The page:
The British parliamentary committee tasked with quizzing Rebekah Brooks and Rupert and James Murdoch over their roles in the phone hacking scandal should not act as a “lynch mob”, its chairman said today.
Conservative MP John Whittingdale said he hoped his 10-strong Culture, Media and Sport Committee would be “calm” at Tuesday’s meeting but not “let them off”.
Following Ms Brooks’ resignation on Friday, it is likely she will now be questioned separately to News Corporation chief executive Mr Murdoch and his News International chairman son James, the MP said.
And Mr Whittingdale defended reports that he was Facebook “friends” with Ms Brooks, insisting he had met “almost every major figure in the media”.
He told BBC1’s Andrew Marr Show: “I don’t want us to be a lynch mob. On the other hand I don’t want us to let them off without properly addressing the questions which we have.
“So I hope, and I’m sure my colleagues on the committee will take the same view, that we will be calm and we will ask factual, detailed questions.”
He added: “The sole purpose of the committee is to try and get closer to what actually happened and to uncover the truth.
“I would like and I hope there is a good chance that all three of the witnesses will come determined to try and do their best to help us.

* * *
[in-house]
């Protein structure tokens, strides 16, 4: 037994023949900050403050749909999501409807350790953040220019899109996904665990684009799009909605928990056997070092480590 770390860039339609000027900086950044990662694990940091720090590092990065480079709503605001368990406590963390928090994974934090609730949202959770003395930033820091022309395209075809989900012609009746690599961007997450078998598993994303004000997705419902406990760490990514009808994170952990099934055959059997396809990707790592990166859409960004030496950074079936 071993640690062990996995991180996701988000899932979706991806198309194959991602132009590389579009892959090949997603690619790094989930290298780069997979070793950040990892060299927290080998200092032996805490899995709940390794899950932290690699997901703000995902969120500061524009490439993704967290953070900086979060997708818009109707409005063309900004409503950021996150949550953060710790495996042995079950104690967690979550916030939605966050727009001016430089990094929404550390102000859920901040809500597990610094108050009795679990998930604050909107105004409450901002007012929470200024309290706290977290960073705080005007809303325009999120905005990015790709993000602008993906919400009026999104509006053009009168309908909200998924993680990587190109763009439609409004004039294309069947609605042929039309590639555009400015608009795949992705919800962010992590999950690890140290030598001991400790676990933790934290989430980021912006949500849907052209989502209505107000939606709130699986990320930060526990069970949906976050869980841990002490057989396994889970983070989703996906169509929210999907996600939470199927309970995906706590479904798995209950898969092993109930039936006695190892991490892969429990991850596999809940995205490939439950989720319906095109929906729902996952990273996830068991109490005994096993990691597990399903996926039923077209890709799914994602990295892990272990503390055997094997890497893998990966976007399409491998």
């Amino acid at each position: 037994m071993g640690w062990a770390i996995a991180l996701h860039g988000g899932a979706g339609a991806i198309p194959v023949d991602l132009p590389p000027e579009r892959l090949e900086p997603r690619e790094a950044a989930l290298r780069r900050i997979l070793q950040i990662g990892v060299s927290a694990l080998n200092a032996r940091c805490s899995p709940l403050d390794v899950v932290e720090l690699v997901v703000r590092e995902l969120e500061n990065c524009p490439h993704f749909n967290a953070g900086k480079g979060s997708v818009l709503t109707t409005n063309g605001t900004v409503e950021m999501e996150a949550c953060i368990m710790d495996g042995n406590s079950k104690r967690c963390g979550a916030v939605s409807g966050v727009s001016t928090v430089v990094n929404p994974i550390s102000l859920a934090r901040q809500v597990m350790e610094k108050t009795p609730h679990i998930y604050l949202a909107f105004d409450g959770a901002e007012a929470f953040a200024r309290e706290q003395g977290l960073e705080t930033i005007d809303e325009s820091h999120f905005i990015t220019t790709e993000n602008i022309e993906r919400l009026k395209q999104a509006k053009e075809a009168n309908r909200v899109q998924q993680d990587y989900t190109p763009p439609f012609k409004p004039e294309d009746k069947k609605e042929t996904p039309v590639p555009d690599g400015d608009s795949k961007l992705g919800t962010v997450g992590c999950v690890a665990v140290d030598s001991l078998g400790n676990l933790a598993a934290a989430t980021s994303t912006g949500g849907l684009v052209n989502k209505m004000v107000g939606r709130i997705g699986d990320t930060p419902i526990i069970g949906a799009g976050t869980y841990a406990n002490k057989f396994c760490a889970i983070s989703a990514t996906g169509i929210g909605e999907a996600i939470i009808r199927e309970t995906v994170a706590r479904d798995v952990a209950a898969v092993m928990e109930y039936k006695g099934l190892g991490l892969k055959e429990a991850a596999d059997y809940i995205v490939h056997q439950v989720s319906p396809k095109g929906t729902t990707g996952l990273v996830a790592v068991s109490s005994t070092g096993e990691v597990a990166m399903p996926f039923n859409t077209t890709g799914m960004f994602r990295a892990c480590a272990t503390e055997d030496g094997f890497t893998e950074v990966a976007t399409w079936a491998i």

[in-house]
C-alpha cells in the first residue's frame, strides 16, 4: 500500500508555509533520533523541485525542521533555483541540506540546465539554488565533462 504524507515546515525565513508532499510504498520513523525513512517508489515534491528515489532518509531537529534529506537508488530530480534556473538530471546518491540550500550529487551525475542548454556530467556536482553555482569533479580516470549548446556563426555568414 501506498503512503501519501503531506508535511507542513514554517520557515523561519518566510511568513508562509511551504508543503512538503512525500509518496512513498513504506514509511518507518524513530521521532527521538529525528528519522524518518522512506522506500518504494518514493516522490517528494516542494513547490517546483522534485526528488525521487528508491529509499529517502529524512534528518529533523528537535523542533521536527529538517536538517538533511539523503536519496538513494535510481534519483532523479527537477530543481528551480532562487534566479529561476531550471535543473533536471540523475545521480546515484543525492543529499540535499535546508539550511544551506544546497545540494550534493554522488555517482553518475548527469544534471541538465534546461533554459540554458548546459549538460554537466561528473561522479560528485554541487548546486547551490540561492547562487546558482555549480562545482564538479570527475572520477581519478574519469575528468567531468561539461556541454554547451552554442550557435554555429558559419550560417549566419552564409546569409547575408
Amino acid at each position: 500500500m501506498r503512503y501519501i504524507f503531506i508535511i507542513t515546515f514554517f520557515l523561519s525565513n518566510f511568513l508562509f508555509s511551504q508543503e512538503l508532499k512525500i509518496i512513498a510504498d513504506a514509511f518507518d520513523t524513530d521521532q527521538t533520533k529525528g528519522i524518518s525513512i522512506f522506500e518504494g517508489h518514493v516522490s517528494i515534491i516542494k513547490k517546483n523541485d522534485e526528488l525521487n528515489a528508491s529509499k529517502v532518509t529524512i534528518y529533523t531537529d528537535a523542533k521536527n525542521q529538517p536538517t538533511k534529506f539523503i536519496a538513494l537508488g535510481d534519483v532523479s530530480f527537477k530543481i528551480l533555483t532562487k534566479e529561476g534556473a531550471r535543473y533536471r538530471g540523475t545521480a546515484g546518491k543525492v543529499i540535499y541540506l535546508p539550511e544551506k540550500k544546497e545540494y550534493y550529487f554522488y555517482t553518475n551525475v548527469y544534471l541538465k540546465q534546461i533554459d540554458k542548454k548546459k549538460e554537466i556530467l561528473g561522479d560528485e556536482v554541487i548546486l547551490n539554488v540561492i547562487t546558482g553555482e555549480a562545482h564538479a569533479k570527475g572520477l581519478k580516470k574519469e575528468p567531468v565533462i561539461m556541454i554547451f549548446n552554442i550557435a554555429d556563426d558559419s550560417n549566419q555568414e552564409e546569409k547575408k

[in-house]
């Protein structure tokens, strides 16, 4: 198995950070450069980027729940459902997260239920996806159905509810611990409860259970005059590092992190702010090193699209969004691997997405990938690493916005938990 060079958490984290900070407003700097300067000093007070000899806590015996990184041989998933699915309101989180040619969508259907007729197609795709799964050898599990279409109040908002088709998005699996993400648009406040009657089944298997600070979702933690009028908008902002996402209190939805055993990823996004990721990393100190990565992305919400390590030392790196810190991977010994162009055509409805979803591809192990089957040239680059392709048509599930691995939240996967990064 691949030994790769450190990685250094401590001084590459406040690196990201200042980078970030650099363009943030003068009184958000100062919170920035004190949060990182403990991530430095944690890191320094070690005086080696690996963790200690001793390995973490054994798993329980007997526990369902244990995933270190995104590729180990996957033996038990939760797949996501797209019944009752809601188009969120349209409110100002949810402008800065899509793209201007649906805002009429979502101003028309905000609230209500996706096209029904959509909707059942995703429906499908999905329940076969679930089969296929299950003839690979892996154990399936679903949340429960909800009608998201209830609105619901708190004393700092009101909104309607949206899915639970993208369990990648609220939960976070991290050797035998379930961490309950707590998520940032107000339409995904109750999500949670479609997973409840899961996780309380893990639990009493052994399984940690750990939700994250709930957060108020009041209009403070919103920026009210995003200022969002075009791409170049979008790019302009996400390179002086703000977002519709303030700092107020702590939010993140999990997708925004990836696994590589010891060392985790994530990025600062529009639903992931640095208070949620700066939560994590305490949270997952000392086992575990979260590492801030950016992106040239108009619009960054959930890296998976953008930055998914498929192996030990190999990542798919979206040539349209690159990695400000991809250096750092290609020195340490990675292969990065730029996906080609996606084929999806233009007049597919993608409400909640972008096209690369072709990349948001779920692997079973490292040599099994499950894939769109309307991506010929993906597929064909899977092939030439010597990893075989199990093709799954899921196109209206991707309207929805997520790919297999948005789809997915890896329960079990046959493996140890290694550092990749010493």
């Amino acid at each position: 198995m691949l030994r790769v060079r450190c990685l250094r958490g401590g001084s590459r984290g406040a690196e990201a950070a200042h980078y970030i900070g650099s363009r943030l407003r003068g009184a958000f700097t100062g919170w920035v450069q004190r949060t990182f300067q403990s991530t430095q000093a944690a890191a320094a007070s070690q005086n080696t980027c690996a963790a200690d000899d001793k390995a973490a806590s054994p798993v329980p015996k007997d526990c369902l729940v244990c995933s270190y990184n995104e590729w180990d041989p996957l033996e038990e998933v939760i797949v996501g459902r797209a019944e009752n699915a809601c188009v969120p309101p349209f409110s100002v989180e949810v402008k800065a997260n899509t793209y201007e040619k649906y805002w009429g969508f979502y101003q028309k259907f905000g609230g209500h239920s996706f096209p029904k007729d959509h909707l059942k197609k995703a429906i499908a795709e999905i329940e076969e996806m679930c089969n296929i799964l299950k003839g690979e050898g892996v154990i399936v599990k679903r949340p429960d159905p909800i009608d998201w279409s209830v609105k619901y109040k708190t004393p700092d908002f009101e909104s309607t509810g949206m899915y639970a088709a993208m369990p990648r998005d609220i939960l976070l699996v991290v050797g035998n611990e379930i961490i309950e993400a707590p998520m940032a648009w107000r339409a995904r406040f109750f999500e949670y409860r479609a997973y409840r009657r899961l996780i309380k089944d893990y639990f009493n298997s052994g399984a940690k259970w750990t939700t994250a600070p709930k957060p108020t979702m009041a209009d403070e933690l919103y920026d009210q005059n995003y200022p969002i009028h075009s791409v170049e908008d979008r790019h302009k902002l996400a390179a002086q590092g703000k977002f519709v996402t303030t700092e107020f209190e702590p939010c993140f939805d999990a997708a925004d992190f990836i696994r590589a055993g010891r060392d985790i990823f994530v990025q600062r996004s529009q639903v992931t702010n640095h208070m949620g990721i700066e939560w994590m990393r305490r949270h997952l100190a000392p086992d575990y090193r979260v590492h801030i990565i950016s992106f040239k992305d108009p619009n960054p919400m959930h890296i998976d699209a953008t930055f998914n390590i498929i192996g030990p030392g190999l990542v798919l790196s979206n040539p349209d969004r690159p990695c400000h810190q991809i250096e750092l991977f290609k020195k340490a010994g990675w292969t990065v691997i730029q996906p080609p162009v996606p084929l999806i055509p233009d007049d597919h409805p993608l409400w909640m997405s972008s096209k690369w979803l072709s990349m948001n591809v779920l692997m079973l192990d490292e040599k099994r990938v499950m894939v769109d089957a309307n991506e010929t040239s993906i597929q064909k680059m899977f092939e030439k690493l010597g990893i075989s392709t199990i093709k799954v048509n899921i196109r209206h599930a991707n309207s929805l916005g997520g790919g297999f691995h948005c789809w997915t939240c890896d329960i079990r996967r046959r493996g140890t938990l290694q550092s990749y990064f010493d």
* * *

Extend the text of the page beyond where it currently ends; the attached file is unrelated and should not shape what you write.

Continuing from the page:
“We obviously understand there’s an ongoing police inquiry but that shouldn’t, I think, prevent us from learning a lot more about what went on, who knew it and who authorised it.”
Mr Whittingdale was asked about reports that he was friends online with senior figures in Mr Murdoch’s media empire.
“I have 570 friends on Facebook, whether or not Rebekah Brooks is still one of them I rather doubt since I’ve summoned her to appear before me,” he said.
“I have been doing the Culture, Media and Sport brief in one capacity or another for 10 years. I’ve met almost every major figure in the media.
“This story appears in the Independent on Sunday – I’ve met Alexander Lebedev (Independent owner), he’s not a Facebook friend but that’s probably because he’s not on Facebook I suspect.”
News International has placed a second round of adverts in today’s national newspapers apologising for wrongdoing and declaring there should be “no place to hide” from the police investigation.